Thursday, December 20, 2007

An Author's Voice

I have been reading a book by bestselling author, Janet Evanovich, How I Write. She says in the preface that the book is written for a duel audience, both aspiring authors and the fans of her Stephanie Plum books. I think if you are willing to put up with the Stephanie Plum fan club "Yoo, Rah, Rah!," stuff it is a great resource for anyone who wants to improve their own writing. There is tons of good information, tossed out in Evanovich's colorful style.

Which brings me to the point of this post, an author's style or voice. Evanovich had a section in the book in which she discusses an author's personal writing style, which she calls "voice." Now first off, it's difficult for me to use the term, voice, in that way because I think of voice as referring to active or passive. But apparently in the world of writing it means something else.

When Evanovich discusses this topic, she asserts that a good writer will, with practice, get to a point in their writing in which he or she will find a voice that suits them. A style, tone, personality that comes out in their writing.

Now I know from my own reading and the high school and college lit classes I took that many authors do have a certain style. Jane Austin, for example. Yes, her many books are much the same. I have read all of them, and can say this first hand. Are they still enjoyable? Yes. Did they have the staying power to last through the ages? So far, yes. No signs of being consigned to the trash heap of forgotten literature.

William Faulkner. Yeah, he also has a style. I mostly think of his with regard to those books that are all set in that MO county. I am going to expose the holes in my own education here, so bear with me. I can't even remember the name of the county. Prof. Morton Schroeder would not be happy. But I can say that at least that set of Faulkner's books are much the same stylistically. But they are kind of a series, so they don't really count. I don't know whether Faulkner wrote other things that fit the same mold.

Ernest Hemingway? I recently read For Whom the Bell Tolls. I also read one for a class at some point and only remember that it was a downer. I can't even remember which one it was. I think Farewell to Arms. But from what I do remember, I would go out on a limb and say that they are both books written by someone without hope. They are both sad, but compelling. But I am currently reading a book by a MN author, The Legacy by Mark Munger. There have been several times when I have wondered whether he was being intentionally Hemmingway-esque. So there must be something in that makes a Hemingway novel a Hemingway.

I have read all the Stephanie Plum books. Because I enjoyed them, I read a few other Evanovich books. OK, most of the other Evanovich books. (I read hardly any contemporary adult novels, so this has been kind of a different thing for me. I usually read classics and non-fiction interspersed with my kids' school assigned novels for my lazy reading. There is lots and lots of great junior and young adult literature out there.)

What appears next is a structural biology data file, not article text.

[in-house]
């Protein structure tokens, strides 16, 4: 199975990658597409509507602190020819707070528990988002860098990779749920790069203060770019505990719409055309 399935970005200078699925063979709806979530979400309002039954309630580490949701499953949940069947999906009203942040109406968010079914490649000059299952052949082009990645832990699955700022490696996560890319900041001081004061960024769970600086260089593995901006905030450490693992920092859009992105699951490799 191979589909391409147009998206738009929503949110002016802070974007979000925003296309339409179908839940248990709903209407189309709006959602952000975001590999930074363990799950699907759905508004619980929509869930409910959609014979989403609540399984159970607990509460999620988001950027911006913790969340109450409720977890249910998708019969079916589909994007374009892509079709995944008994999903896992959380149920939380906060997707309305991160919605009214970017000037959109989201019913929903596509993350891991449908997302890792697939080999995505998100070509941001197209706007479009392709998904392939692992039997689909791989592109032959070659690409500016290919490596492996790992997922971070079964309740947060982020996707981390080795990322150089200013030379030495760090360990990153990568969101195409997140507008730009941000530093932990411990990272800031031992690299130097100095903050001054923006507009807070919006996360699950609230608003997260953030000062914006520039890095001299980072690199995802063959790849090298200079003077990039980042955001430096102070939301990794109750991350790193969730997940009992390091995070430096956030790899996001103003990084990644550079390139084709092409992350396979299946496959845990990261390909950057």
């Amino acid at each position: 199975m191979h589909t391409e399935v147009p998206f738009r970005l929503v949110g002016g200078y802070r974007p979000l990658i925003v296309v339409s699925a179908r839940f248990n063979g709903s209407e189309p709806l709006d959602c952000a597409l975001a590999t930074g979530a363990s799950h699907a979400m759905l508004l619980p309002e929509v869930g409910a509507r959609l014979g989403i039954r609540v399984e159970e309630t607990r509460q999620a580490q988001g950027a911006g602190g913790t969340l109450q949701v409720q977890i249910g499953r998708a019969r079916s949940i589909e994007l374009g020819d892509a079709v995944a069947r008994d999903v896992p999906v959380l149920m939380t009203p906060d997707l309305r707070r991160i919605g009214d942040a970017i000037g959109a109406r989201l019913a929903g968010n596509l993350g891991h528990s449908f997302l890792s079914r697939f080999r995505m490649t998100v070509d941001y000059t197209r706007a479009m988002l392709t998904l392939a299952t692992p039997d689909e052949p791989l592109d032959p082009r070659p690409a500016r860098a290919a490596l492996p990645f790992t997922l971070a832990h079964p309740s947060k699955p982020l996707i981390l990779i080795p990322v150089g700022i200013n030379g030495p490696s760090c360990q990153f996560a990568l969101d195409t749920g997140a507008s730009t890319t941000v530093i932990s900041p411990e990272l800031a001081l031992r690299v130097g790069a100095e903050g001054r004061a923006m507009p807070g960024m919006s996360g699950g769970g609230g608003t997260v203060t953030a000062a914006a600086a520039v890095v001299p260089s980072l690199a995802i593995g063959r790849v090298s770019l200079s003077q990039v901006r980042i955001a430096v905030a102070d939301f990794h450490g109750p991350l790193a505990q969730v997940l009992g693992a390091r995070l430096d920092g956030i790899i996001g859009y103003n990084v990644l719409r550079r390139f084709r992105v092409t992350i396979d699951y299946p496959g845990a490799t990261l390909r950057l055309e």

Anyway, Evanovich has a new series, so far two are out, I don't know if she will do more. The first is Metro Girl, which is followed by Motor Mouth. But the thing that struck me about these books is that they seemed to be Stephanie Plum dressed up in new characters and a new setting. Otherwise the books are boring. As a reader, I don't enjoy it when an author seems to be always the same.

Think of Tom Cruise compared to Daniel Day-Lewis. Who's the better actor? Tom Cruise is perhaps a more prolific entertainer. He can entertain and has drawn big bucks at the box office. He is always in the spotlight. But his roles are mostly the same. Especially his earlier years. During my late high school and college years, I don't think he ever played a new character.

But Daniel Day-Lewis is different in every role he does. Whether it is Cecil Vyse in A Room with a View, or Hawkeye in The Last of the Mohicans, or yet another of his many roles, he is new. And so he is the better actor. He has the ability to pretend to be many different things.

And so with an author. And author ought not to become too comfortable with a successful style. readers will get tired of the sameness.

Now, perhaps, just as Tom Cruise has more notoriety and probably has made more money from his films than Daniel Day-Lewis, if an author is after only notoriety and money, one ought to find a voice. But if one wants to truly write well, each new book needs to have a new voice. Or at least more than just new characters and setting.

1 comment:

Char said...

Hi Mary,

Enjoyed the post. I had considered reading "How I Write", but I haven't gotten around to it, yet.

I had been going through a reading lull, but have recently finished 3 books by Elizabeth Berg. I think I may have recommended one to you. I also don't read a lot of contemporary lit (sometimes it's just either annoyingly self-important or has too much gratuitous junk), but I really enjoyed Berg's books.
You can identify her style, but her characters in each book are very different. I really enjoyed the way she drew out her characters, and found them sympathetic.
The ones I read are "We Are All Welcome Here," "The Art of Mending," and "Joy School" (which I guess is the sequel to her "Durable Goods" - which I haven't read yet). If you get a chance you might want to check out some of her stuff.
Hope you guys have a safe and blessed Christmas,
Char